A cruise is an excellent holiday option for a wheelchair user, letting you visit multiple places without the hassle. The Disabled Cruise Club is a great way to find out which ships can accommodate disabled people and the destinations that they travel too. The club can also help you with bookings and filling out the mobility questionnaire required by some wheelchair accessible cruise lines to ensure that they can adequately accommodate your needs. Modern cruise ships are constructed with accessibility for all in mind. Wheelchair users will have no problem in accessing the lifts which will take them to all areas of the ship including the sundecks, restaurants, bars, shops, and entertainment options. Most wheelchair accessible cruise ship companies offer specially adapted cabins in each location, inside, outside, with a balcony, or a suite. These cabins are designed for full-time wheelchair users and feature wider doorways for easy access. They have about fifty-percent more space than a standard stateroom so you can move about comfortably. They have lowered vanity units and wardrobes, and the bathroom is a wet room with a roll-in shower, a pulldown shower chair and grab rails. Some lines offer the option of hiring a hospital type […]
Dorset is a lovely part of the country, and for wheelchair users, there are a number of different holiday options available. Weymouth has long been a popular family destination with its sandy beach, shallow waters and seaside attractions, and there are several converted caravan options here. These sleep six people, have wheelchair accessible ramps, wide entrances, sliding doors and converted WC/shower room with trapeze lift handles. Poole is a lovely wheelchair friendly town with lots of things to do, and also offers caravans, and the choice of two accessible hotels. A cottage with a sea view on the famous Chesil beach is a lovely self-catering option for up to nine people on the coastal path in Bridport. The charming market town of Blandford Forum on the River Stour is a popular destination for wheelchair disabled holidays in Dorset and offers a choice of four accessible cottages which sleep from three to six people. While in Sturminster Newton you can choose between two lovely converted barns with lots of character and fabulous views and a complete range of facilities, or an accessible cottage which sleeps eight and is set in its own large garden with lovely rural views. In Sherborne, there […]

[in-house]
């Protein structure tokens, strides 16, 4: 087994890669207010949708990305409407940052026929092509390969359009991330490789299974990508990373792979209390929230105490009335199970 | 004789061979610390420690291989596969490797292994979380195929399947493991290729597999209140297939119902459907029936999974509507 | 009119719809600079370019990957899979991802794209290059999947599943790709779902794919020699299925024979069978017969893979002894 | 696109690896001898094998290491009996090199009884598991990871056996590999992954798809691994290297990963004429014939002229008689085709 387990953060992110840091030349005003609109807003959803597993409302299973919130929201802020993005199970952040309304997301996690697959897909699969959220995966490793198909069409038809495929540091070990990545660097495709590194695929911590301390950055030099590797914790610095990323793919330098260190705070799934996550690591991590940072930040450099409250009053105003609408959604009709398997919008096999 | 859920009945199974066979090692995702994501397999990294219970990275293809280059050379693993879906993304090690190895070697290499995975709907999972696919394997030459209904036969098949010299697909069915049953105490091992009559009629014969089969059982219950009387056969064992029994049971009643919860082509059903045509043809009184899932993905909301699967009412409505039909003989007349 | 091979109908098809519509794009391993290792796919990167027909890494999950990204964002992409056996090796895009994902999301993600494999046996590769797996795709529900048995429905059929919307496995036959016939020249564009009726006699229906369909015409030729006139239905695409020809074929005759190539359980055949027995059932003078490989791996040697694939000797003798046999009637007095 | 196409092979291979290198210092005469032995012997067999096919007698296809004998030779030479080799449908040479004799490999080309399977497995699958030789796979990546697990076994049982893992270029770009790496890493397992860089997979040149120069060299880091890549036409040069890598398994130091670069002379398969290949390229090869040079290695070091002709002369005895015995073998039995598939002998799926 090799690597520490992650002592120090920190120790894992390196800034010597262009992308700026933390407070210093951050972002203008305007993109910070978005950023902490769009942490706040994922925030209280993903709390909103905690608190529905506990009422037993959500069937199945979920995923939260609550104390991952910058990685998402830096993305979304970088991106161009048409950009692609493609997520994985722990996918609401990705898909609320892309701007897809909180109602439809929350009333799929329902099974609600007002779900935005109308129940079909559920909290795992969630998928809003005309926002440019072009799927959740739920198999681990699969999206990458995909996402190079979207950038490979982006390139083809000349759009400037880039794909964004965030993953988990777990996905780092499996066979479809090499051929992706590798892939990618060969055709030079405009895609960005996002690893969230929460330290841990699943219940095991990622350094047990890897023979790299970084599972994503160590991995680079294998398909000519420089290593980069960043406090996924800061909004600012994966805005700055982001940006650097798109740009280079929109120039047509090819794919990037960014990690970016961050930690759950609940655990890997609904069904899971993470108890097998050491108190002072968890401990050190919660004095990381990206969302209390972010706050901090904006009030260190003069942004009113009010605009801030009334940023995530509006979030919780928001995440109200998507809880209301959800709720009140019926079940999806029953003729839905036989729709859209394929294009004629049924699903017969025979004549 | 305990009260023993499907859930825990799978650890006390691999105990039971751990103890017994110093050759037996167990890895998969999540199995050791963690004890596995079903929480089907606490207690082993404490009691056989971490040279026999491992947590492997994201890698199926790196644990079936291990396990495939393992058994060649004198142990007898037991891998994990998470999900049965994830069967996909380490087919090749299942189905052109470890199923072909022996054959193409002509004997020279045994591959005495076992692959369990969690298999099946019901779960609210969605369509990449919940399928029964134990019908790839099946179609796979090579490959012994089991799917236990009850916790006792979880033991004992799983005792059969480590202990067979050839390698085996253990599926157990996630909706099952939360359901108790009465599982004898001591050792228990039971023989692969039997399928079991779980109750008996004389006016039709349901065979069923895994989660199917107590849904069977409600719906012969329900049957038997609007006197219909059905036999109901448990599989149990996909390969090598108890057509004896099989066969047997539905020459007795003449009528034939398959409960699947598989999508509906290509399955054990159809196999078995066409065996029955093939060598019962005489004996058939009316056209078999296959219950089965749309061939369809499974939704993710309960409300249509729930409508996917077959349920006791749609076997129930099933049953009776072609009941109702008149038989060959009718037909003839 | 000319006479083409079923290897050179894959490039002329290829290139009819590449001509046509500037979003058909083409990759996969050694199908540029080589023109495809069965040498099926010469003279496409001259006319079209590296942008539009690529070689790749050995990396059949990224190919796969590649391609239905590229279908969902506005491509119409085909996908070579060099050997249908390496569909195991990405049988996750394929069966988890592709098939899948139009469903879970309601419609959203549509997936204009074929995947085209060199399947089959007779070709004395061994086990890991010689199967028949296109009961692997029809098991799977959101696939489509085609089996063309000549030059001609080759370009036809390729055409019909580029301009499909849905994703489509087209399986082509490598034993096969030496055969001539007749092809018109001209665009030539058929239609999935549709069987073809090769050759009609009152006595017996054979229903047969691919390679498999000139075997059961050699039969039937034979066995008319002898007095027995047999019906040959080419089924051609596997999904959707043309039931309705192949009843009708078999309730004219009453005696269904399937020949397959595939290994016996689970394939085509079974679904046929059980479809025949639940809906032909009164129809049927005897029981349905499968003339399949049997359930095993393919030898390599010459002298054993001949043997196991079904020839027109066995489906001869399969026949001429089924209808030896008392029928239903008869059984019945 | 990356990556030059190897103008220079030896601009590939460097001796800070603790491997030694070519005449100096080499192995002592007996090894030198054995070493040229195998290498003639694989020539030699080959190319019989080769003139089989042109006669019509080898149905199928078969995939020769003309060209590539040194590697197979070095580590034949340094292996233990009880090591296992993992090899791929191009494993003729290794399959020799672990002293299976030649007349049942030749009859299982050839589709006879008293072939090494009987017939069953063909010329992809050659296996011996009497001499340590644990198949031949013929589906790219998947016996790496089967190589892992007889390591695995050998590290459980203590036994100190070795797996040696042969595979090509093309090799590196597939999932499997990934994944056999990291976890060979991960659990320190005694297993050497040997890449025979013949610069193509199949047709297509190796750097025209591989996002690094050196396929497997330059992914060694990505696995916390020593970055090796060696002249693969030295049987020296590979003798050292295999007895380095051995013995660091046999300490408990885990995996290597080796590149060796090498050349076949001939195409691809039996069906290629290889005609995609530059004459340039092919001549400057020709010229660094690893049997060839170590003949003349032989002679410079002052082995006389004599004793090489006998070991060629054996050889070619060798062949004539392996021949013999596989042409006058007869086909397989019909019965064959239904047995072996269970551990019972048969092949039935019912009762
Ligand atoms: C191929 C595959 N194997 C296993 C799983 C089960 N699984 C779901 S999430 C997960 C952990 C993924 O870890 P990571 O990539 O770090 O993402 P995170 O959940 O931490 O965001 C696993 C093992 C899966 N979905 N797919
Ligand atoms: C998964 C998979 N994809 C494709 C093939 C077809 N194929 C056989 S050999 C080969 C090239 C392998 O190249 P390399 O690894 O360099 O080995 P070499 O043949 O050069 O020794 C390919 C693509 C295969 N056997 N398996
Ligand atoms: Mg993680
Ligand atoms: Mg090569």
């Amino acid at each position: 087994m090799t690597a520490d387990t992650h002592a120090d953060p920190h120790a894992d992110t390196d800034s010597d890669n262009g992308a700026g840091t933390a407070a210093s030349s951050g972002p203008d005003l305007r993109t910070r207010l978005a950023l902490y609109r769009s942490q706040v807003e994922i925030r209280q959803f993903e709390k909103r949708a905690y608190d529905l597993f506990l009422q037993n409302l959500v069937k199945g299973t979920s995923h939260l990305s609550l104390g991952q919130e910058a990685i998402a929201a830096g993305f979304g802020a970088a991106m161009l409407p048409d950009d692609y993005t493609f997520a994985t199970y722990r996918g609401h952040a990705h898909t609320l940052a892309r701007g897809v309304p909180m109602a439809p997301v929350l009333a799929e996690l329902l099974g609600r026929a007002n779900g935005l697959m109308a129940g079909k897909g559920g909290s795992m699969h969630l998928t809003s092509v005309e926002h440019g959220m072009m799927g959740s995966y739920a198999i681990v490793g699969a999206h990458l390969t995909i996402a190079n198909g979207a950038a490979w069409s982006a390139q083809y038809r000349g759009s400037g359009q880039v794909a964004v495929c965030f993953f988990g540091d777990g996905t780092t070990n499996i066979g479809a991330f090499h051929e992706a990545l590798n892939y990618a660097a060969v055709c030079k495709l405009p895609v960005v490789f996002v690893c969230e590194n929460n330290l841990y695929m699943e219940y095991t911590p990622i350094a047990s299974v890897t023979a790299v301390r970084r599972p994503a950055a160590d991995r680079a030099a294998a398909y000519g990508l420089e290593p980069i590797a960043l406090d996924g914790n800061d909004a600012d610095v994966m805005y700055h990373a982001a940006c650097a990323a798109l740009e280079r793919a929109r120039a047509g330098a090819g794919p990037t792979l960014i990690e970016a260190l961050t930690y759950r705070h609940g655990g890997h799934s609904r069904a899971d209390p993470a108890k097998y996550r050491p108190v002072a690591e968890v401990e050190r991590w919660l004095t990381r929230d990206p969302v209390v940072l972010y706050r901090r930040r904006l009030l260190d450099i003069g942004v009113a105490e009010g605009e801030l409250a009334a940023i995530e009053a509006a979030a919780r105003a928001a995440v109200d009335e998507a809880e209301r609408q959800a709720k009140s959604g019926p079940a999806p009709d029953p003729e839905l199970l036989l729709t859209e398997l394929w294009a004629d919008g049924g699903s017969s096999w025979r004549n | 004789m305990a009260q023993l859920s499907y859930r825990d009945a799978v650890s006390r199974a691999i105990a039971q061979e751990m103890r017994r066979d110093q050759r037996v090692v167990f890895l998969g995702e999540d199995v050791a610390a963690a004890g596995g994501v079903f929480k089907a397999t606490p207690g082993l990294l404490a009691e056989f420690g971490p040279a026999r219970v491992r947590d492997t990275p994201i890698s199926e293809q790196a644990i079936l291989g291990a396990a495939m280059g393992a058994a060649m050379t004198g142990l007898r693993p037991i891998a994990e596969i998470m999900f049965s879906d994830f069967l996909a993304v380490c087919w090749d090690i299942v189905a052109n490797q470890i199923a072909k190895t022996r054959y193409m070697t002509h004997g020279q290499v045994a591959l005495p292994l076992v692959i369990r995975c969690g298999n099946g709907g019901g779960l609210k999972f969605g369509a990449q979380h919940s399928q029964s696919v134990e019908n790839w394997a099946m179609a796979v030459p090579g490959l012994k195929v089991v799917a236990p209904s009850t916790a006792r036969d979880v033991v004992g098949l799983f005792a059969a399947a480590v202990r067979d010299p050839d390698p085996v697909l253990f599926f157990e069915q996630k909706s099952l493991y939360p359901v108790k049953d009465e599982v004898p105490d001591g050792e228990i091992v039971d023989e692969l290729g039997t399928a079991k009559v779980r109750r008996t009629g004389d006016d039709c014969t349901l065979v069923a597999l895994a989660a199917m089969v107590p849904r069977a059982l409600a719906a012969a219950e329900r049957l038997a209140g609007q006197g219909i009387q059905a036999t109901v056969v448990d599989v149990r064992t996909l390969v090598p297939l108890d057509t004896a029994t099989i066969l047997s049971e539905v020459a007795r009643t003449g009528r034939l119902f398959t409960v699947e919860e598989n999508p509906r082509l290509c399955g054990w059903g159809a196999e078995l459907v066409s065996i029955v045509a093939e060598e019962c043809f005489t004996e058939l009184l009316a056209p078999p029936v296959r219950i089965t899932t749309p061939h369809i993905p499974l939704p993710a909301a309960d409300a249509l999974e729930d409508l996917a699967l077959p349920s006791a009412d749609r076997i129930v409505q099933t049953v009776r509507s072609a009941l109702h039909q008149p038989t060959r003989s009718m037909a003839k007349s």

Getting kids interested in sports at an early age not only promotes good health through physical exercise but also teaches many other useful lessons that will stay with a child throughout his life. Participants in the School Games programme are encouraged to aspire to the six School Games values. These are, honesty, respect, passion, determination, teamwork and belief in oneself. The School Games programme believes that by making competitive sport an essential part of school life, young people are given the opportunity to compete against others and so can achieve their own personal best performance, and it also gives them the opportunity to develop leadership skills. The School Games is a government initiated programme which promotes competitive sport to young people of all capabilities. There are currently more than 20,000 schools registered in the four different types of School Games competitions. Level one consists of intra-school competition, level two, local inter-school competition, level three, county finals, and level four the national finals. All competitions follow formats established by the National Governing Body and inclusion for everybody, whatever their ability, is a very important part of the programme. To help schools to extend their provision of competitive sport to children with […]
Maria, 64 from Cobham who lives with mobility challenges, has been able to continue visiting areas of outstanding natural beauty through ownership of a pioneering WHILL powerchair. Maria and her husband Dave live in Cobham, Surrey, and are enjoying retirement. Maria previously worked for a well-known high street retail chain and Dave was a senior international executive for a major logistics company. Following 20 years living in Belgium, they moved back to the UK seven years ago, finally deciding to settle in picturesque Surrey. In 2016 Maria was diagnosed with Multiple Sclerosis (MS) which is an unpredictable neurological condition that affect nerves and can restrict movement. Maria uses a walking frame to remain mobile around her home and before ownership of a WHILL she would need to be pushed outdoors in a manual wheelchair. Now Maria is able to enjoy independent mobility on countryside walks thanks to her revolutionary new powerchair. Find at more – Click Here
Fantastic device that easily attaches to the front of your wheelchair. If you have ever experienced the caster wheels ‘digging in’ or making life difficult then the FreeWheel attachment is what you need. Suitable for nearly all manual active wheelchairs Rigid or folding (adaptor needed for folding) Get over grass or gravel with ease Probably the best wheelchair accessory available!* *In our opinion and the 100’s of other users Find at more – Click Here